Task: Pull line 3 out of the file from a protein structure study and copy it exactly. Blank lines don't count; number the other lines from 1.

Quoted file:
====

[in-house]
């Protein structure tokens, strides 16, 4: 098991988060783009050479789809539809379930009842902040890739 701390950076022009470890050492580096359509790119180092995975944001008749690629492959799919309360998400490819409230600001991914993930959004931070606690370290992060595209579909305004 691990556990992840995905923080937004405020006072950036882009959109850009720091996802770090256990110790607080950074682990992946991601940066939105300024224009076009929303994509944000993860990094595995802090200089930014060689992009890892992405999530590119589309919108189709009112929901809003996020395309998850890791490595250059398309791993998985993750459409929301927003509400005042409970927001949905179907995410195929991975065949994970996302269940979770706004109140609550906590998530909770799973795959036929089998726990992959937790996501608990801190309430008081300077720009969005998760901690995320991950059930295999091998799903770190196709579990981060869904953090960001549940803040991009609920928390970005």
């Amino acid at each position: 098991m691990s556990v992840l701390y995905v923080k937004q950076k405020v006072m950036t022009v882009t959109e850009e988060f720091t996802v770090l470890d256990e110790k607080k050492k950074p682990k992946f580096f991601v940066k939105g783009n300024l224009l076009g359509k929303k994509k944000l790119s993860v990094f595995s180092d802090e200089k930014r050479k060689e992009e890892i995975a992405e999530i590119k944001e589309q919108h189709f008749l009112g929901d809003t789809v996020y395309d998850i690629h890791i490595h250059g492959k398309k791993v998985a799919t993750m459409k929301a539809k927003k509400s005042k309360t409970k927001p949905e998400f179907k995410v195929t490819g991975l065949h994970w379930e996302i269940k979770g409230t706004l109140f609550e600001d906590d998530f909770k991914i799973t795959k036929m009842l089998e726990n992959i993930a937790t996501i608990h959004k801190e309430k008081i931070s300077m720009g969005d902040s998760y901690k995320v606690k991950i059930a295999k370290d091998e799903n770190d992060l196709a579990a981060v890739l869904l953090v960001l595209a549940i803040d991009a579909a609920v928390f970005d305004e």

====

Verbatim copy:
């Amino acid at each position: 098991m691990s556990v992840l701390y995905v923080k937004q950076k405020v006072m950036t022009v882009t959109e850009e988060f720091t996802v770090l470890d256990e110790k607080k050492k950074p682990k992946f580096f991601v940066k939105g783009n300024l224009l076009g359509k929303k994509k944000l790119s993860v990094f595995s180092d802090e200089k930014r050479k060689e992009e890892i995975a992405e999530i590119k944001e589309q919108h189709f008749l009112g929901d809003t789809v996020y395309d998850i690629h890791i490595h250059g492959k398309k791993v998985a799919t993750m459409k929301a539809k927003k509400s005042k309360t409970k927001p949905e998400f179907k995410v195929t490819g991975l065949h994970w379930e996302i269940k979770g409230t706004l109140f609550e600001d906590d998530f909770k991914i799973t795959k036929m009842l089998e726990n992959i993930a937790t996501i608990h959004k801190e309430k008081i931070s300077m720009g969005d902040s998760y901690k995320v606690k991950i059930a295999k370290d091998e799903n770190d992060l196709a579990a981060v890739l869904l953090v960001l595209a549940i803040d991009a579909a609920v928390f970005d305004e």